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"Against Their Religion" or "Wrong"?

Ville Kokko

Posted on July 11, 2018 12:23

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Why do some people try to impose their own beliefs on others? That's really the wrong question to ask. For most people, when something is wrong "according to their religion," it's also just wrong, period.

Why don't people whose religious or other similar convictions are against something, like same-sex marriage, just keep it to themselves? Why do they insist on trying to make others conform to their beliefs as well?

The answer, as far as I can see, is depressingly simple.

They don't actually think it's just their religion (or whatever). They think it's wrong. And one does not allow morally wrong things to be done just because someone else thinks it's okay.

In a society with a variety of cultures, including different religions, everyone has to get used to dealing with people who don't take the same things for granted as they do. Someone's version of their religion might forbid X, and among people of the same group, it's taken for granted you shouldn't do X. But outside that group, the person can't just act shocked at the suggestion of doing X and expect to be understood. Hence the classic explanation: "It's against my religion."

But that doesn't mean people with different values will think of them as arbitrary peculiarities of their own traditions. Sure, some will notice that since there are different traditions, that maybe what their own says is not the final truth about everything. And some traditions have the nature of really only applying to one's own group; I have heard that Judaism's rules of conduct are like this.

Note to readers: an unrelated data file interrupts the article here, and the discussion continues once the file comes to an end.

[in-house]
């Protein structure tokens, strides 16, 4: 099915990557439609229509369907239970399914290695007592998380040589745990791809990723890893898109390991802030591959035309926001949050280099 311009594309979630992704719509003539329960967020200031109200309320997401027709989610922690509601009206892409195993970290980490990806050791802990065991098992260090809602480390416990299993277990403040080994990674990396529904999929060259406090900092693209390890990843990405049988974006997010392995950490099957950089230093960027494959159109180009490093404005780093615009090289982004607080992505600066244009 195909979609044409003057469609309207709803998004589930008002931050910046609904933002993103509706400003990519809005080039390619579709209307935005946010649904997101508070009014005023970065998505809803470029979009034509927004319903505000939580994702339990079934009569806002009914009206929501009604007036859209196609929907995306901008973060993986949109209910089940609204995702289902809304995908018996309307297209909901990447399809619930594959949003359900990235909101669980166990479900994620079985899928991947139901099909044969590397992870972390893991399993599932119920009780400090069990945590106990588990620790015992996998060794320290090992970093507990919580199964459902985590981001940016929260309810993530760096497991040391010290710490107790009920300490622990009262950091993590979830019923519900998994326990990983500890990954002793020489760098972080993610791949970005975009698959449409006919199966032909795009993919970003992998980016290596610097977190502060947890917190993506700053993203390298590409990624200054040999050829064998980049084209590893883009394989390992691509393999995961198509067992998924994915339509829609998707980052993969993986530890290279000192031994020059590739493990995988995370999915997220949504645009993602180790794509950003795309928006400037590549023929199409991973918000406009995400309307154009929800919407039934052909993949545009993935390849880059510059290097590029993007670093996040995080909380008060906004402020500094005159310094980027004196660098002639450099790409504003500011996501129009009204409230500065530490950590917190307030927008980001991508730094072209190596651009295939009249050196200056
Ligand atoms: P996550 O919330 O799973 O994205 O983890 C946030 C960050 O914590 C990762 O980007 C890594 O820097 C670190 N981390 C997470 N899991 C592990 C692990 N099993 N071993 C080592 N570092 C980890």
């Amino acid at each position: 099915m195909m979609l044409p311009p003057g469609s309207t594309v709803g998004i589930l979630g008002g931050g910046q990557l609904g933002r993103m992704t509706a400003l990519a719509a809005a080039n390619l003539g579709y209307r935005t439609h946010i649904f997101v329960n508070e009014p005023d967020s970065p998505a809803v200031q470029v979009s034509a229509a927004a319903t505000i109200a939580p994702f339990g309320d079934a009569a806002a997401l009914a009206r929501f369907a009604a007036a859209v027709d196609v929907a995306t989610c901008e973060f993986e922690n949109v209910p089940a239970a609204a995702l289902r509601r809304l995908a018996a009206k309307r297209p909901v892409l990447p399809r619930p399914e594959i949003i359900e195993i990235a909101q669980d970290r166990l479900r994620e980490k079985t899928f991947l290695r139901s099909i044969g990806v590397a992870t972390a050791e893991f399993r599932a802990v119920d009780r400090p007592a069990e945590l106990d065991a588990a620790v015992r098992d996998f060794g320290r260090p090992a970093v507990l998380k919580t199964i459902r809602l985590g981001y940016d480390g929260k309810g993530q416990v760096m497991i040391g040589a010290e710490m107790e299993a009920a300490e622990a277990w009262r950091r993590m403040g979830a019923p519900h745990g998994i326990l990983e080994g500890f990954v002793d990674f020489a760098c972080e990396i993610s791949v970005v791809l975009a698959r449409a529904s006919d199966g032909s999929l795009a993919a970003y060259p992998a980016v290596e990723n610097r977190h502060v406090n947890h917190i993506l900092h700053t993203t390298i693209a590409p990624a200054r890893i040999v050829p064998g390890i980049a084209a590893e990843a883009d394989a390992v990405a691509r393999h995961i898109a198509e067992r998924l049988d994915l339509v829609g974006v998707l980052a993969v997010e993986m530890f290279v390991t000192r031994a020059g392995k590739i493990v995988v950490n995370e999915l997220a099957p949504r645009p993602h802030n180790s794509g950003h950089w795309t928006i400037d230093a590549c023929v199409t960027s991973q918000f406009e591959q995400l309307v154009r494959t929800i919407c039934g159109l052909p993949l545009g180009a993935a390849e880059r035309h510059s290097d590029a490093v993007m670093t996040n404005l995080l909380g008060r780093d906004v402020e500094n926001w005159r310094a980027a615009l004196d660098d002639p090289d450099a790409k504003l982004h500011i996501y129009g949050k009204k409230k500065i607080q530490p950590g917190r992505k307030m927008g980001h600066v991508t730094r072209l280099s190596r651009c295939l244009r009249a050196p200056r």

But in many cases, people still think some things are simply wrong, and if it's their religion saying so, that just means it's stated on the highest possible authority.

In such cases, though the people may or may not explain their views in the weaker terms of "my religious convictions," they'll see such things as objective moral requirements or prohibitions, not just tradition or opinion. The rest of the world won't agree because they don't share the same beliefs about the authority of that tradition. But that doesn't change the fact of how the group itself ultimately sees the matter.

So really, though what they do is wrong, people such as Christian conservatives opposing same-sex marriage are not wrong in opposing what they see as being wrong. It's right to oppose that which is morally wrong, and someone opposing an actual wrong thing would have my support.

They are wrong in seeing that thing as morally wrong in the first place; they're wrong in thinking their tradition is reliable and has such moral authority, wrong in thinking something can be morally wrong that harms no concerned party, wrong in their beliefs about what homosexuality is. But they do not think what they're imposing on others is just their personal religious view. (In that too, of course, they are wrong.) So they do not need to think it's all right to force one's personal religious views on others. The answer to why they try to do it is that they think they're doing something else.

Ville Kokko

Posted on July 11, 2018 12:23

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Source: HuffPost

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